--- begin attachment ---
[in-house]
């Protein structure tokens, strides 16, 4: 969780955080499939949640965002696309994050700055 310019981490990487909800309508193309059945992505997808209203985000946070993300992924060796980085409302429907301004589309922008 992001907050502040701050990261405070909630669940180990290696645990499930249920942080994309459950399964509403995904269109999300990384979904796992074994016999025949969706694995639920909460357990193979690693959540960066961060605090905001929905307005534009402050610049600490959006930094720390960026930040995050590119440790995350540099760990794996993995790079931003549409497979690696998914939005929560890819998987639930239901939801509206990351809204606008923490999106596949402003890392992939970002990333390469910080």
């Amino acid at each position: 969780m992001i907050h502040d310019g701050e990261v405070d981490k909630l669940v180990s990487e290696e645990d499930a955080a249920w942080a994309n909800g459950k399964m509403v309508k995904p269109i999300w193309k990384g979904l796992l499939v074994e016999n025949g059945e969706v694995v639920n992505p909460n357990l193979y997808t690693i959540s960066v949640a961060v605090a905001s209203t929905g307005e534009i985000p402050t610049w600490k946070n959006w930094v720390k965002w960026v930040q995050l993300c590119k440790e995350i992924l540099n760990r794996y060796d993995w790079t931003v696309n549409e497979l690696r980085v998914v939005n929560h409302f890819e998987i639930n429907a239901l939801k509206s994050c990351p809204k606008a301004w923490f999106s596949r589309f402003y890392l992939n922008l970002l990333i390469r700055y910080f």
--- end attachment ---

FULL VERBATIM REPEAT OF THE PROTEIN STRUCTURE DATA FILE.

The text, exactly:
[in-house]
């Protein structure tokens, strides 16, 4: 969780955080499939949640965002696309994050700055 310019981490990487909800309508193309059945992505997808209203985000946070993300992924060796980085409302429907301004589309922008 992001907050502040701050990261405070909630669940180990290696645990499930249920942080994309459950399964509403995904269109999300990384979904796992074994016999025949969706694995639920909460357990193979690693959540960066961060605090905001929905307005534009402050610049600490959006930094720390960026930040995050590119440790995350540099760990794996993995790079931003549409497979690696998914939005929560890819998987639930239901939801509206990351809204606008923490999106596949402003890392992939970002990333390469910080």
């Amino acid at each position: 969780m992001i907050h502040d310019g701050e990261v405070d981490k909630l669940v180990s990487e290696e645990d499930a955080a249920w942080a994309n909800g459950k399964m509403v309508k995904p269109i999300w193309k990384g979904l796992l499939v074994e016999n025949g059945e969706v694995v639920n992505p909460n357990l193979y997808t690693i959540s960066v949640a961060v605090a905001s209203t929905g307005e534009i985000p402050t610049w600490k946070n959006w930094v720390k965002w960026v930040q995050l993300c590119k440790e995350i992924l540099n760990r794996y060796d993995w790079t931003v696309n549409e497979l690696r980085v998914v939005n929560h409302f890819e998987i639930n429907a239901l939801k509206s994050c990351p809204k606008a301004w923490f999106s596949r589309f402003y890392l992939n922008l970002l990333i390469r700055y910080f």